According to the latest technical directive issued by the FIA, from now on in completed (and never started) races such as this Belgian Grand Prix, the height of the steps of the podium, like the score, must also be halved, in order to expose minus the pilots at the public throwing of blunt instruments.
I know, it’s a joke and not very tasteful: but then what do we want to call the outcome of this pseudogara? When, at vespers time, Bernd Mayländer’s safety car entered the track for the last time, I said to the one who divides my days and my sofa: you will see that the red flag comes out in two laps. It didn’t take a genius, actually. A for once democratic weather had been continuing, for hours and hours, to distribute exactly the same amount of water on the Ardennes circuit. Much of that water has soaked, all day, an audience that will not be refunded for their tickets, after having witnessed a couple of reconnaissance laps and a (sorry) Spasserella (sorry) of about six minutes. At this point I don’t understand why, after having wisely silenced the radio teams, international TV has spread to the world the blatant gesture of Michael Masi, the federal delegate, who stops the bandwagon at the first useful moment so that it can be declared that “the Grand Prix took place“.
Let’s clarify: there is no need for controversy. Every time it rains – and in Spa, lucky them, it still happens – nostalgics are unleashed who invoke the age of risk riders, sometimes forgetting that a) today cars, like motorcycles, go much faster, b) a at that time, at the end of the year, the survivors were counted and c) often it was Bernie Ecclestone who almost physically pushed the recalcitrant drivers into the car, shouting “You are paid to run and you will run”. The former head of F1 has never made a secret of his idiosyncrasy towards any manifestation of democracy; but this time, it is regrettable to say, even the current management system has made water – ah, ah, – on all sides.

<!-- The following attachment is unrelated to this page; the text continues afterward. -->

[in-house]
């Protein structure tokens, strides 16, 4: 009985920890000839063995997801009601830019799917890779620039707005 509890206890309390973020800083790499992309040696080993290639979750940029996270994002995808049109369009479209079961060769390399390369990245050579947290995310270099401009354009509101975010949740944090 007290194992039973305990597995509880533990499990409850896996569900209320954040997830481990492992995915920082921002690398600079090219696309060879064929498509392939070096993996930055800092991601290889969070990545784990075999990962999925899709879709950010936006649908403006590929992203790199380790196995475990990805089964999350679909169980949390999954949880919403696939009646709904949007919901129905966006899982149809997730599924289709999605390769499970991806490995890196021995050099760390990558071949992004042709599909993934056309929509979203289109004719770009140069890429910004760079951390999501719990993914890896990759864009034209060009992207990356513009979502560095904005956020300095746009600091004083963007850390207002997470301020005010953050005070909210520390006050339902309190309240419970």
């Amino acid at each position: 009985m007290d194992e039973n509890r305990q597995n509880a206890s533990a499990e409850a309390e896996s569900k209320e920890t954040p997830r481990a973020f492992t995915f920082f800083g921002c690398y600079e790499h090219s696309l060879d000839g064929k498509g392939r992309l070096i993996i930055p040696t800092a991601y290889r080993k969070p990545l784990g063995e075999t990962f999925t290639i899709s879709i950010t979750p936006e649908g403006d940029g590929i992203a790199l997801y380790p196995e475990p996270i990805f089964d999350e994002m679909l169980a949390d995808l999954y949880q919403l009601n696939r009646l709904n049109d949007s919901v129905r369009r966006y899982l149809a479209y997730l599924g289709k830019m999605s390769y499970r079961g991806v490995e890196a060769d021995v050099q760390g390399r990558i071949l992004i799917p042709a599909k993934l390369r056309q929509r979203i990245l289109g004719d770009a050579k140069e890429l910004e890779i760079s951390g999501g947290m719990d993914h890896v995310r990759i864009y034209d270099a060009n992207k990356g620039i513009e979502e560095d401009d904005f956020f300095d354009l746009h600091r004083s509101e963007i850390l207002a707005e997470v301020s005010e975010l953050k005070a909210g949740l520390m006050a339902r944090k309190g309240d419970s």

I don’t envy Masi’s work and I know it’s easy now to criticize his decisions. From his command post, he must take into account a world in which, unlike fifty years ago, all traces of fatalism have disappeared. Everything is analyzed, criticized, stigmatized. However, it seems to me that it was clear to everyone that the situation on the circuit would not have improved compared to the scheduled departure time. The satellites and weather radars will also be of some use, at least for those who know how to use them (see qualifications). The rest, until the evening, was a useless Spantomima (and come on) inspired by a single principle: something must happen, the live broadcast cannot be closed. The show must go on, even when you know that running will be impossible.
And here we have to open a parenthesis. The closed park is and remains an idiocy. I don’t understand why there is so much talk about making wings less flexible and not thinking about making certain rules more flexible. But this is a general consideration, because in Belgium a few millimeters above the ground and a few more degrees of wing would not have changed the substance of things. However, there was no accident in sight. Compared to the past of the nostalgic, therefore, what has really changed is the conscience, the threshold of acceptance of drama or tragedy (then tragedies, in the world, continue to happen, but this is another matter). The first time I saw Spa, the legendary Eau Rouge was marred by a hideous tire chicane. It was 1994 and every race Gerhard Berger, Niki Lauda, Christian Fittipaldi and Roland De Bruyinseraede of the FIA inspected the circuits to find ways of not plunging F1 into the abyss of hell once more. Then, however, in that year they ran the same in Suzuka, under the flood. Even then there were binding and logistical television contracts to be respected. Postponing the race for a day (which in practice is almost never done) would have meant making life even more complicated, especially with the next race in the Netherlands after a weekend and with a compressed calendar and constantly threatened by the pandemic.
In short, it is true that starting the Grand Prix would have meant, in all likelihood, endorsing a demolition derby (with all the consequences of the case, because even if no one had been hurt, we would have had protests for broken bodies and engines out of use, and now who pays, with the budget cap?). What I really don’t like is the way. Since I know the FIA a little, even without turning the TV back on I know that the sporting power will explain that everything possible has been done, up to the last moment, to try to ensure the progress of the race, so as not to deprive the paying public of the show. and blah blah blah. But, this time, I don’t think it’s true. I think the script was already written and I don’t understand the need to keep it secret, instead of turning it into a protocol of actions to be performed. Maybe along the lines of the IndyCar championship, where if it rains you don’t run on the ovals and the races, if necessary, are changed by date. There is no one solution that satisfies everyone; but since this is the most beautiful track in the world, let’s at least avoid offending it.
FP | Alberto Antonini
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